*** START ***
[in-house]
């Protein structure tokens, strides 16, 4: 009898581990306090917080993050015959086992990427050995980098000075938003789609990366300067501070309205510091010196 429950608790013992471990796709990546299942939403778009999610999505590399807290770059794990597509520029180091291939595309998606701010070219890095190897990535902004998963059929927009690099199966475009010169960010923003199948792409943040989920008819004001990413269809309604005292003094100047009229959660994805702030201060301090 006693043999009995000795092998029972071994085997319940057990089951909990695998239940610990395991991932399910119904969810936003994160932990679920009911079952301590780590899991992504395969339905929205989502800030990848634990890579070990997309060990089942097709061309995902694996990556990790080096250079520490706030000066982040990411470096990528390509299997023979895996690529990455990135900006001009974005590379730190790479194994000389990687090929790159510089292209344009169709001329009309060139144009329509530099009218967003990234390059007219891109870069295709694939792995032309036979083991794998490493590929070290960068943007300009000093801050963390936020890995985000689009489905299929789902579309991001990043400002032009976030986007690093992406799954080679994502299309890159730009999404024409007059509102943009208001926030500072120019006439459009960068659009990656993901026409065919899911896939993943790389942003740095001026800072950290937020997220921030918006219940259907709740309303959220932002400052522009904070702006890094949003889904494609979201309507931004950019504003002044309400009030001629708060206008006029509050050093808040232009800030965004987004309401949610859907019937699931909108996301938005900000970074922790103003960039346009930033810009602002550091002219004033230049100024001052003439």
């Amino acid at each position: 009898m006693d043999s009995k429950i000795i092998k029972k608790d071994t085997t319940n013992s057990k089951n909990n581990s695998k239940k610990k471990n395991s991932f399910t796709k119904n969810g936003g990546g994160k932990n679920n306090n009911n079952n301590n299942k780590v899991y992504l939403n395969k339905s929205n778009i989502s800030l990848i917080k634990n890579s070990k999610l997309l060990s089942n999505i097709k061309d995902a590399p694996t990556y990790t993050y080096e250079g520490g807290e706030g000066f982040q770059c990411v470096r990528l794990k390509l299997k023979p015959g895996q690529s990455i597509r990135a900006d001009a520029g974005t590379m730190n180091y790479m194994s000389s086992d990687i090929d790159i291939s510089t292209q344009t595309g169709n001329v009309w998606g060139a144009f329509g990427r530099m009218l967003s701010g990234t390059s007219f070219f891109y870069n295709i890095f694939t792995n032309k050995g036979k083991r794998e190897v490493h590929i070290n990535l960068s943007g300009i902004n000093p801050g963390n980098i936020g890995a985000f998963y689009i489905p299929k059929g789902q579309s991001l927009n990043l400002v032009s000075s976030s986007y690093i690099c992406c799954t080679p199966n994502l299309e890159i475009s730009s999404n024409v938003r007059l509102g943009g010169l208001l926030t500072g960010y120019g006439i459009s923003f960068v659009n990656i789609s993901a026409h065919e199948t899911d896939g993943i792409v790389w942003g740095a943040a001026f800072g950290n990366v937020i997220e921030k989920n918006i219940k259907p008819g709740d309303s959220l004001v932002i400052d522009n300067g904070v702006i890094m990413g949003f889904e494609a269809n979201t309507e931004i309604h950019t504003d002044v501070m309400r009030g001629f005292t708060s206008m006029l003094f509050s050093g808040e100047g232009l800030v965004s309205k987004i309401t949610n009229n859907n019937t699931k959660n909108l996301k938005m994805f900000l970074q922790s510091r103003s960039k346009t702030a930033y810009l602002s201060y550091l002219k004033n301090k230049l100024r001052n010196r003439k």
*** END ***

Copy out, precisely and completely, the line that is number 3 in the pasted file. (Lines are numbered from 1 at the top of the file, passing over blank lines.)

């Amino acid at each position: 009898m006693d043999s009995k429950i000795i092998k029972k608790d071994t085997t319940n013992s057990k089951n909990n581990s695998k239940k610990k471990n395991s991932f399910t796709k119904n969810g936003g990546g994160k932990n679920n306090n009911n079952n301590n299942k780590v899991y992504l939403n395969k339905s929205n778009i989502s800030l990848i917080k634990n890579s070990k999610l997309l060990s089942n999505i097709k061309d995902a590399p694996t990556y990790t993050y080096e250079g520490g807290e706030g000066f982040q770059c990411v470096r990528l794990k390509l299997k023979p015959g895996q690529s990455i597509r990135a900006d001009a520029g974005t590379m730190n180091y790479m194994s000389s086992d990687i090929d790159i291939s510089t292209q344009t595309g169709n001329v009309w998606g060139a144009f329509g990427r530099m009218l967003s701010g990234t390059s007219f070219f891109y870069n295709i890095f694939t792995n032309k050995g036979k083991r794998e190897v490493h590929i070290n990535l960068s943007g300009i902004n000093p801050g963390n980098i936020g890995a985000f998963y689009i489905p299929k059929g789902q579309s991001l927009n990043l400002v032009s000075s976030s986007y690093i690099c992406c799954t080679p199966n994502l299309e890159i475009s730009s999404n024409v938003r007059l509102g943009g010169l208001l926030t500072g960010y120019g006439i459009s923003f960068v659009n990656i789609s993901a026409h065919e199948t899911d896939g993943i792409v790389w942003g740095a943040a001026f800072g950290n990366v937020i997220e921030k989920n918006i219940k259907p008819g709740d309303s959220l004001v932002i400052d522009n300067g904070v702006i890094m990413g949003f889904e494609a269809n979201t309507e931004i309604h950019t504003d002044v501070m309400r009030g001629f005292t708060s206008m006029l003094f509050s050093g808040e100047g232009l800030v965004s309205k987004i309401t949610n009229n859907n019937t699931k959660n909108l996301k938005m994805f900000l970074q922790s510091r103003s960039k346009t702030a930033y810009l602002s201060y550091l002219k004033n301090k230049l100024r001052n010196r003439k």